16. For the above reasons, we hold that the impugned provision to the extent of providing for mandatory minimum penalty without any mens rea and without any element of discretion is excessive and unreasonable restriction on fundamental rights and is arbitrary. Moreover, exercise of such power by way of subordinate legislation is not permissible when rule making authority for levying penalty is limited to default "with intent to evade duty".

17. The writ petitions of the assessees are allowed and impugned provisions in Rules 96ZO, ZP and ZQ permitting minimum penalty for delay in payment, without any discretion and without having regard to extent and circumstances for delay are held to be ultra vires the Act and the Constitution. In CWP No. 8555 of 2010, penalty has been sustained by the Tribunal to the extent of 100% which will stand quashed without prejudice to any fresh order being passed in accordance with law. It is made clear that if penalty has attained finality as in CWP No. 18099 of 2009 upto this Court, this order will not affect the finality of such order. The appeals filed by the revenue against the orders of the Tribunal sustaining penalty proportionate to the default will stand dismissed."

3. Following the aforesaid judgment in Bansal Alloys & Metals Pvt. Ltd.'s case (supra), Gujarat High Court in Krishna Processors Vs. Union of India, had recorded as under:--

"20.15 The above view taken by this court finds support in the decision of the Punjab & Haryana High Court in the case of Bansal Alloys and Metals Pvt. Ltd. v. Union of India (supra) wherein the court has held that the provision for minimum mandatory penalty equal to the amount of duty even for slightest bona fide delay without any element of discretion is beyond the purpose of legislation. The object of the rule is to safeguard the revenue against loss, if any. The penalty has been provided in addition to interest. Mere fact that without mens rea, an assessee can be punished or a penalty could be imposed is not a blanket power without providing for any justification. The court, accordingly, held the provisions of Rules 96ZO, ZP and ZQ permitting penalty for delay in payment, without any discretion and without having regard to the extent and circumstances for delay to be ultra vires the Act and the Constitution."

4. Himachal Pradesh High Court in Shubh Timb Steel Ltd. Vs. Union of India, in view of the judgment in Bansal Alloys & Metals Pvt. Ltd.'s case (supra) had held in the following terms:-

"7. This issue was discussed threadbare by a Division Bench of the Punjab and Haryana High Court in the judgment cited above wherein after discussing the entire law, the Court held as follows:--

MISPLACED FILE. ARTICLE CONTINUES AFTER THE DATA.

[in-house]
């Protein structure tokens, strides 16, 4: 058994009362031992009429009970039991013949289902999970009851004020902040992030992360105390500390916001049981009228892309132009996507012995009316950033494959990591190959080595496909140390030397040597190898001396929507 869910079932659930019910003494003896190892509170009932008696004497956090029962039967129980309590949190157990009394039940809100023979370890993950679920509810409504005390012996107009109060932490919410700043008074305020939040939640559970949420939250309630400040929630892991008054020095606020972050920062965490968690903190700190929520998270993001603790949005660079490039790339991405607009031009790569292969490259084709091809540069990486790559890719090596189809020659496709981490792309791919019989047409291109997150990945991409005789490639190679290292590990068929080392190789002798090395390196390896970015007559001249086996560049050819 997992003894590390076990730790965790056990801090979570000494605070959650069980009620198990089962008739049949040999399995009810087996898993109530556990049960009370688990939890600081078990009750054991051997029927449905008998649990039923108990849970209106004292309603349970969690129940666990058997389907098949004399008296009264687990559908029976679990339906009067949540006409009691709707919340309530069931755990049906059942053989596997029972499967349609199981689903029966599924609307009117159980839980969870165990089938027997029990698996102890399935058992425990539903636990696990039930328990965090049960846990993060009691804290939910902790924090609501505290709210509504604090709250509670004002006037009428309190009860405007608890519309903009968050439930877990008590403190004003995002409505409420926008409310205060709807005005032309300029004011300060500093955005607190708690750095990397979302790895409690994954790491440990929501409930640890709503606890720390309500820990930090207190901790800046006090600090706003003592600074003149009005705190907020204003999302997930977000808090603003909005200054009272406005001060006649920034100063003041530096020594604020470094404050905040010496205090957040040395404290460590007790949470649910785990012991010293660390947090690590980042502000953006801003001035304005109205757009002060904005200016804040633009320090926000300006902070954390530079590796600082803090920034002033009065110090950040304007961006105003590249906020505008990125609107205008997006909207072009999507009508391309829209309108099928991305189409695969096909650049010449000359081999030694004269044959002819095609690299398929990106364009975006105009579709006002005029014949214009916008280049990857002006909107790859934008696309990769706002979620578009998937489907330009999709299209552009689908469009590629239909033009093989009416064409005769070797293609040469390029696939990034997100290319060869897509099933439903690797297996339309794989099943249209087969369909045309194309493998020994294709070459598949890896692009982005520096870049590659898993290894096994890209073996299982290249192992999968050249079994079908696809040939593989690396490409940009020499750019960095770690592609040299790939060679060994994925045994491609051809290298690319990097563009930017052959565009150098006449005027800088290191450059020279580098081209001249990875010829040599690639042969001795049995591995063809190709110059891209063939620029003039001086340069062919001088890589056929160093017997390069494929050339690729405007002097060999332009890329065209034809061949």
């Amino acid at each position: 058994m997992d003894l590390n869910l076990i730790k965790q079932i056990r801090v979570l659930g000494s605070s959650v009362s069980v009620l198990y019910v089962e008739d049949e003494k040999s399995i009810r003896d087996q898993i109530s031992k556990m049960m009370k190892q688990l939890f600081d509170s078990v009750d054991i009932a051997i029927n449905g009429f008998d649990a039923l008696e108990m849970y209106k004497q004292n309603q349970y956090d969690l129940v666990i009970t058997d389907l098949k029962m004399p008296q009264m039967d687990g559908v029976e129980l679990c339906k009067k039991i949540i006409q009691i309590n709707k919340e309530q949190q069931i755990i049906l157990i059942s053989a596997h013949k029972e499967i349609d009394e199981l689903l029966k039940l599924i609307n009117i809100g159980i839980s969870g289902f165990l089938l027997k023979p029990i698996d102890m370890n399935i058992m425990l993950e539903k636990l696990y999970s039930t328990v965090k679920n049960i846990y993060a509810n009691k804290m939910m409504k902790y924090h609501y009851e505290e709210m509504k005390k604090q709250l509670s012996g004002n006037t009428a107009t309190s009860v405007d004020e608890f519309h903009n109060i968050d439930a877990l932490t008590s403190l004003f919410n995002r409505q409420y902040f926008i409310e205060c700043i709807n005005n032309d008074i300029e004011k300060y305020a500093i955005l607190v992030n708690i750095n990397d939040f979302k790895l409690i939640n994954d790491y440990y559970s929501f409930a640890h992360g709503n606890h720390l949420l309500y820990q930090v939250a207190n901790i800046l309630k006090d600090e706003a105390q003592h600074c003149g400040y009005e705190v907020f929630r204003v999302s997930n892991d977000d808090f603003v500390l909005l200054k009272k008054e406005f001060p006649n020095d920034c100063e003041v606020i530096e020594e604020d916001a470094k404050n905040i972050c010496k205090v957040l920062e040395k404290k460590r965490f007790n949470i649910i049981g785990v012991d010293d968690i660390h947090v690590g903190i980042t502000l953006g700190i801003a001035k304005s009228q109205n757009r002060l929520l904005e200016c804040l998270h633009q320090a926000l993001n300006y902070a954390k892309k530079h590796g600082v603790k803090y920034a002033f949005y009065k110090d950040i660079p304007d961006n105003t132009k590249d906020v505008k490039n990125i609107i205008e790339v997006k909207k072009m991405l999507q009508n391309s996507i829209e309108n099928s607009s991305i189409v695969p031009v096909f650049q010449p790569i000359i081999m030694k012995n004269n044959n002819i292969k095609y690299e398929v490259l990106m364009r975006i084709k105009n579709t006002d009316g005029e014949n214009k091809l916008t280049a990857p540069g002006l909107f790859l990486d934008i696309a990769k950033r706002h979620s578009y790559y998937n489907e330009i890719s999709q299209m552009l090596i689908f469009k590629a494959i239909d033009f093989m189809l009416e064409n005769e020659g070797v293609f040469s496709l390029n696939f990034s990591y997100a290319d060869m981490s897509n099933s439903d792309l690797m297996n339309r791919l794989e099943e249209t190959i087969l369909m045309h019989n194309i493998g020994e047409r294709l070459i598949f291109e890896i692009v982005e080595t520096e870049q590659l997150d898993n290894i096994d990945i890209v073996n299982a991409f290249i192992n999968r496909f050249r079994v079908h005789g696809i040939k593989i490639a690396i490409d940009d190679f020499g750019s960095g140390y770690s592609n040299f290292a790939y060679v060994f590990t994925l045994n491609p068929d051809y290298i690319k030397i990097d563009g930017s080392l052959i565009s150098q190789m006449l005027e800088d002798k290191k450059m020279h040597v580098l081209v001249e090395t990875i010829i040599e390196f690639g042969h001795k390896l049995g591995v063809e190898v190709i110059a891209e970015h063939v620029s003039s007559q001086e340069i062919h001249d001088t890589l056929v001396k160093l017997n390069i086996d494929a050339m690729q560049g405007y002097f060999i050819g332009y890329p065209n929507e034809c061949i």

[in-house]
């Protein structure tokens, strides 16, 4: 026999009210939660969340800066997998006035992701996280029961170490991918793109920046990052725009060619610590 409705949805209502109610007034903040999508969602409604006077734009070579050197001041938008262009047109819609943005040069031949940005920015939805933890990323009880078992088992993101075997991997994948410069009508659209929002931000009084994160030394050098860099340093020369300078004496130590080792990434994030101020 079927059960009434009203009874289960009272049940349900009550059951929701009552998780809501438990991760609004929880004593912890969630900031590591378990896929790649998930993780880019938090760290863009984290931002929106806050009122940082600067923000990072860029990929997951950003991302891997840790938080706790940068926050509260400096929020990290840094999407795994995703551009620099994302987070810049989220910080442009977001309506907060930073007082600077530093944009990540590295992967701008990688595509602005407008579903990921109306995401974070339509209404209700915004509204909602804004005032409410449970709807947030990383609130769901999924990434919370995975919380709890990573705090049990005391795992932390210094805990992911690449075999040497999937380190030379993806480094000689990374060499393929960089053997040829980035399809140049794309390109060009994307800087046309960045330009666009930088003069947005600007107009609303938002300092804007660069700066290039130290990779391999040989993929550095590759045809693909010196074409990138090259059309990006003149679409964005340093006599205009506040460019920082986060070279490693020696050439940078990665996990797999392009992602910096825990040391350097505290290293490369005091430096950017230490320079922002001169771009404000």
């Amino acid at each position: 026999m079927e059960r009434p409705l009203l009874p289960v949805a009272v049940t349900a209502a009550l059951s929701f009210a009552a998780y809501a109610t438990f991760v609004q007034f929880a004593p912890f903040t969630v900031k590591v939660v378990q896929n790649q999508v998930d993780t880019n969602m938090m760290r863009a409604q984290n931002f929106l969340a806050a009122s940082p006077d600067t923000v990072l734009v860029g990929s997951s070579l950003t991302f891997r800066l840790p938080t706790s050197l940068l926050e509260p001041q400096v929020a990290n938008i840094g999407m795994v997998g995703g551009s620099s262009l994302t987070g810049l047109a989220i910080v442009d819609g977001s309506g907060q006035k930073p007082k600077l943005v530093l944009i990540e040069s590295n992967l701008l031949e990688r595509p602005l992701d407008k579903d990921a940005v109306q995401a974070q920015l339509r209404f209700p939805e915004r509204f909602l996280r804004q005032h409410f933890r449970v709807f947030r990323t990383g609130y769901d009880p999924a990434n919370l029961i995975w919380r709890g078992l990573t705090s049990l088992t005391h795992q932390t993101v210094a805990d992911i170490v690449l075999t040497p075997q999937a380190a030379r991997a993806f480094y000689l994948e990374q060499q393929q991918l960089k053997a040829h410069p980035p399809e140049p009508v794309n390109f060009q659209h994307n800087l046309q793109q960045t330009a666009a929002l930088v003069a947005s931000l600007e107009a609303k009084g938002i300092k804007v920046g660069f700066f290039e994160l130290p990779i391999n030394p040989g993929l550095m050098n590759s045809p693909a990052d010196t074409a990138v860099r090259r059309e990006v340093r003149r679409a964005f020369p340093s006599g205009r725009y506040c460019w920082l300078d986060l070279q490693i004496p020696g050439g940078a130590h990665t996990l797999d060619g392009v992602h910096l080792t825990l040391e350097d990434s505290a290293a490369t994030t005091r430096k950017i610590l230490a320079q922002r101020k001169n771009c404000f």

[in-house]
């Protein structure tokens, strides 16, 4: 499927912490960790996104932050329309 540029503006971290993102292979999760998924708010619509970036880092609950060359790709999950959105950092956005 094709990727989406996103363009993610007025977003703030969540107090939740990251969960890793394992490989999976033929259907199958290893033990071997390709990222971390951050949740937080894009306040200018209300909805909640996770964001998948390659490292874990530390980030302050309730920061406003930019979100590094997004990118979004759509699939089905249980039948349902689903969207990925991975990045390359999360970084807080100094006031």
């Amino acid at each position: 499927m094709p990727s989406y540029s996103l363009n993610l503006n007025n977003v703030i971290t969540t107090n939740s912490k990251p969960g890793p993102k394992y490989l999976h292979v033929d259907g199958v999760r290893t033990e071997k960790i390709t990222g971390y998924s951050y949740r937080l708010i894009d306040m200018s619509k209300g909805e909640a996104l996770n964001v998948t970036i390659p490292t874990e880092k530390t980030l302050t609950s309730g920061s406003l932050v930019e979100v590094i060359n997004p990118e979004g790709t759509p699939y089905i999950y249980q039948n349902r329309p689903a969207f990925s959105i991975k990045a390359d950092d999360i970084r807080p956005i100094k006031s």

15. Applying the above principles to the present situation, the provision for minimum mandatory penalty equal to the amount of duty even for slightest bona fide delay without any element of discretion is beyond the purpose of legislation. The object of the rule is to safeguard the revenue against loss, if any. The penalty has been provided in addition to interest. Mere fact that without mens rea, an can be punished or a penalty could be imposed is not a blanket power without providing for any justification. In the Indian Constitutional scheme, power of legislature is circumscribed by fundamental rights. Judicial review of legislation is permissible on the ground of excessive restriction as against reasonable restriction which is also described as proportionality test.

16. For the above reasons, we hold that the impugned provision to the extent of providing for mandatory minimum penalty without any mens rea and without any element of discretion is excessive and unreasonable restriction on fundamental rights and is arbitrary. Moreover, exercise of such power by way of subordinate legislation is not permissible when rule making authority

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for levying penalty is limited to default "with intent to evade duty". 8. We are in agreement with the aforesaid judgment. We feel that when Section 37, which is the rule making power, is clear that penalty can be imposed only when the assessee is guilty of intending to evade the payment of duty, the penalty cannot be imposed without such intention. Furthermore, even when intention may be there, the penalty must be reasonable and cannot, in all cases, be fixed at 100% of the excise leviable. Each case must be decided on its own facts and circumstances. There may be cases where the delay is only of a day or two and the authorities must be given the discretion to impose the penalty which they feel is reasonable in the facts and circumstances of the case." In view of the above, no substantial question of law arises in this appeal. Consequently, the appeal is dismissed.